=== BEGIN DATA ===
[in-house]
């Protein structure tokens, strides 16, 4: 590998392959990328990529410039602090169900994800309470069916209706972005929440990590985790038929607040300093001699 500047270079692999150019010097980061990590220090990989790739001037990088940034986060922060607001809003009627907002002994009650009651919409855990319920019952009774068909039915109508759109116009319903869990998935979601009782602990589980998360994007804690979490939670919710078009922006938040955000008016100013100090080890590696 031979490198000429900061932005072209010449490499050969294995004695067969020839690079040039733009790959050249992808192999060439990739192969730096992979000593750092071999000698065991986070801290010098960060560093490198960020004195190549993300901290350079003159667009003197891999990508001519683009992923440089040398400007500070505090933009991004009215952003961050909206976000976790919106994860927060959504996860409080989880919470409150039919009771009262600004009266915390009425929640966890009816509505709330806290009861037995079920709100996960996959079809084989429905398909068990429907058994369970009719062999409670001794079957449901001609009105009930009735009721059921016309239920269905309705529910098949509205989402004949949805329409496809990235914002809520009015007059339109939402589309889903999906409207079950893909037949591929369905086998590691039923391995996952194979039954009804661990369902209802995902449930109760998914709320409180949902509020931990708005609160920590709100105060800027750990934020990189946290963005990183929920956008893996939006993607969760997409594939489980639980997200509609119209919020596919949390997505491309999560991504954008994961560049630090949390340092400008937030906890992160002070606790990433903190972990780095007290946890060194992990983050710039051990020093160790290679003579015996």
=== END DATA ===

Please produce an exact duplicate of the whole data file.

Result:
[in-house]
């Protein structure tokens, strides 16, 4: 590998392959990328990529410039602090169900994800309470069916209706972005929440990590985790038929607040300093001699 500047270079692999150019010097980061990590220090990989790739001037990088940034986060922060607001809003009627907002002994009650009651919409855990319920019952009774068909039915109508759109116009319903869990998935979601009782602990589980998360994007804690979490939670919710078009922006938040955000008016100013100090080890590696 031979490198000429900061932005072209010449490499050969294995004695067969020839690079040039733009790959050249992808192999060439990739192969730096992979000593750092071999000698065991986070801290010098960060560093490198960020004195190549993300901290350079003159667009003197891999990508001519683009992923440089040398400007500070505090933009991004009215952003961050909206976000976790919106994860927060959504996860409080989880919470409150039919009771009262600004009266915390009425929640966890009816509505709330806290009861037995079920709100996960996959079809084989429905398909068990429907058994369970009719062999409670001794079957449901001609009105009930009735009721059921016309239920269905309705529910098949509205989402004949949805329409496809990235914002809520009015007059339109939402589309889903999906409207079950893909037949591929369905086998590691039923391995996952194979039954009804661990369902209802995902449930109760998914709320409180949902509020931990708005609160920590709100105060800027750990934020990189946290963005990183929920956008893996939006993607969760997409594939489980639980997200509609119209919020596919949390997505491309999560991504954008994961560049630090949390340092400008937030906890992160002070606790990433903190972990780095007290946890060194992990983050710039051990020093160790290679003579015996």